One of the great things about the Citi mtvU card is that you get Thank You points for good grades. One of the bad things is that in order to get the form, you need to scour the web to find someone who has scanned it or you call them up and they fax it to you. This post is as much for me as it is for anyone else, I’m tired of looking for the form so after I found it on Fatwallet, I’m posting it here.

mtvU Card’s Grade Points Redemption Form (PDF)

Here’s what you get for what grade:
Earn up to 2,000 ThankYou Points twice a year for having a good GPA
GPA = ThankYou Points
2.50 – 2.99 = 250
3.00 – 3.49 = 500
3.50 – 3.99 = 750
4.0 = 2,000

 Credit, Personal Finance 

I Don’t Know If I Like The Citi mtvU Card

The Citi mtvU Platinum Select Visa Card I applied for about a week ago came in today and along with it a directory of services. The card itself is part of the ThankYou Network program that Citi runs where you get points, instead of straight cash back, and it comes with a few perks you don’t usually see with a student card but I don’t know if I really like it…

PS. While this was a student card, I had to provide no verification that I actually was a student at Johns Hopkins though I don’t know if they called the registrar (I highly doubt it).

I mentioned last week that you get points for doing well in school, the official breakdown is:
GPA 2.5 – 2.99 = 250 points/semester
GPA 3.0 – 3.49 = 500 points/semester
GPA 3.5 – 3.99 = 750 points/semester
GPA 4.0 = 1,000 points/semester

Let’s say you’re a consistent 3.5 student, you would earn 1,500 points plus 300 on-time payment points automatically each year. That’s worth a $10 gift card each year to almost anywhere in the ThankYou Network just for using that card.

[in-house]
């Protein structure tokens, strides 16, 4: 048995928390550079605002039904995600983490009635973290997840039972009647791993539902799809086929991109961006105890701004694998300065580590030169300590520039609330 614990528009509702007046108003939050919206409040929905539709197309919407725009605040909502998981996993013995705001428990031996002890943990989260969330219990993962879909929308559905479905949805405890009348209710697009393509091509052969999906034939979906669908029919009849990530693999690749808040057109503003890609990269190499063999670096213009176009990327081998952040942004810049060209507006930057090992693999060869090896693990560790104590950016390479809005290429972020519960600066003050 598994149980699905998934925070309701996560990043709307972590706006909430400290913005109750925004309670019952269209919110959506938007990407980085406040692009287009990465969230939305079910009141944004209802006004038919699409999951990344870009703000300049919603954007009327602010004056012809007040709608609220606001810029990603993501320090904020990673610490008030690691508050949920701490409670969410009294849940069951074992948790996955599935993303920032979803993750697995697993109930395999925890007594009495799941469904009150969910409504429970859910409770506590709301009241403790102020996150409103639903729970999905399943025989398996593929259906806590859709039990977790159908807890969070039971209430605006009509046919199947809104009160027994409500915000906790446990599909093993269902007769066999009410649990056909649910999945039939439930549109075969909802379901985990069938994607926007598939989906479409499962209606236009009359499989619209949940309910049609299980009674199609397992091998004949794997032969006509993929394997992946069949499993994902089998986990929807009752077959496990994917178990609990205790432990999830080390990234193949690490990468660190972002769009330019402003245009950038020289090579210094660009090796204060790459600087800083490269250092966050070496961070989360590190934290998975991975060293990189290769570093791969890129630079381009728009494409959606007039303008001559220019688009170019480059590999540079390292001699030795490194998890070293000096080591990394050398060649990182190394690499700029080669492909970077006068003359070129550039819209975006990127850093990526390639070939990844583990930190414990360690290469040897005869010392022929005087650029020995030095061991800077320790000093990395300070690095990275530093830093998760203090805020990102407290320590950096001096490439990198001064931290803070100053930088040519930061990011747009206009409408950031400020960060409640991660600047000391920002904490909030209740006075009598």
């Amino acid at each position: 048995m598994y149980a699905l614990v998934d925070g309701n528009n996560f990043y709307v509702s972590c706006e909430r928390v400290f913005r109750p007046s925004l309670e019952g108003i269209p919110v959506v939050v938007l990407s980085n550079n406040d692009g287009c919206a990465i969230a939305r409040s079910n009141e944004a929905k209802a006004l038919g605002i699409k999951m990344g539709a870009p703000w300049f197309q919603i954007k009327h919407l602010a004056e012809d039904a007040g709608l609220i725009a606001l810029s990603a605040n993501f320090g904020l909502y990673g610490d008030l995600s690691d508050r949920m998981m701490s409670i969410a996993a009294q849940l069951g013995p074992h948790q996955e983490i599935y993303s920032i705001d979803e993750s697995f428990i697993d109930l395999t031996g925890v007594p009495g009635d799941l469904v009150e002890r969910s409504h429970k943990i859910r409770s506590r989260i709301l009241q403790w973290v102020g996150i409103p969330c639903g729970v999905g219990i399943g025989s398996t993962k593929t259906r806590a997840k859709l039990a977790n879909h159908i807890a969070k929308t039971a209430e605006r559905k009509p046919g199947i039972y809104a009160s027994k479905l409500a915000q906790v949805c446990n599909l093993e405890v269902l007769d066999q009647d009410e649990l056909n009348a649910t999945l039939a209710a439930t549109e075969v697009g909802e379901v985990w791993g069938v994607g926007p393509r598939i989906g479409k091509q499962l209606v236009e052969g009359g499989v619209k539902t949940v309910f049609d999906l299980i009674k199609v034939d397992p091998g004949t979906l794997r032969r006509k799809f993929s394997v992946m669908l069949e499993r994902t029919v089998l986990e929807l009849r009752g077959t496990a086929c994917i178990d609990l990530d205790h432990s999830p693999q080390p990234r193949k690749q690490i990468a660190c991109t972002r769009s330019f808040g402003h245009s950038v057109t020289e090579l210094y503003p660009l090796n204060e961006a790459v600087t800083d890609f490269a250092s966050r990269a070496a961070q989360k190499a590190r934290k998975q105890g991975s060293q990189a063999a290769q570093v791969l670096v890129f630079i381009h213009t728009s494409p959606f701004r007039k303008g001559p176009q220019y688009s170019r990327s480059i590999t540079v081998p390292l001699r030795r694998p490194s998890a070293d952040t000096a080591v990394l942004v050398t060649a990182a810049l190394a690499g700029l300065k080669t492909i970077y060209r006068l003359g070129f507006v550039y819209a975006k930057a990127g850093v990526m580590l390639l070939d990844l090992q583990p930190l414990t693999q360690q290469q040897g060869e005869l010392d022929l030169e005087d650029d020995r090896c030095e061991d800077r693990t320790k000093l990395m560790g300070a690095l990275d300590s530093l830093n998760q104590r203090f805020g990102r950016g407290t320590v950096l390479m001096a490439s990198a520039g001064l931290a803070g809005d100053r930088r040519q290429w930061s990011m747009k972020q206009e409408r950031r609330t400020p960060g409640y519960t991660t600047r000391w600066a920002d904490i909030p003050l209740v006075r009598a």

Now, you can get 5% points at a lot of various places (notably, movie theaters and bookstores) but you have to trade them in on a rate of 1,500 points to basically a $10 gift card. That means you conversion from dollars spent to actual gift card dollars is $150 to $1, or 0.66% “cashback.” So it’s a terrible card for anything you can get 1% back on a regular cashback card. At 5% cashback, you’re looking at a 3.3% rebate rate in the form of a gift card which is only 0.3% better than my American Express True Earnings Costco card.

Did you sign up because you’d get 5% back from Amazon? Go with an an Amazon card instead if you don’t mind getting Amazon gift certificates because you get a $30 coupon and 3% from purchases on Amazon anyway.

I suppose I can always just keep the card and get a $10 gift card each year… almost not worth the hassle of keeping it around.

Update: I take it back, I didn’t realize or know that you could get $25 towards your student loans for 2,500 points and since I have a lot of student loans, this puts the card back on track for 5% cashback. Thank you Miller and Brian.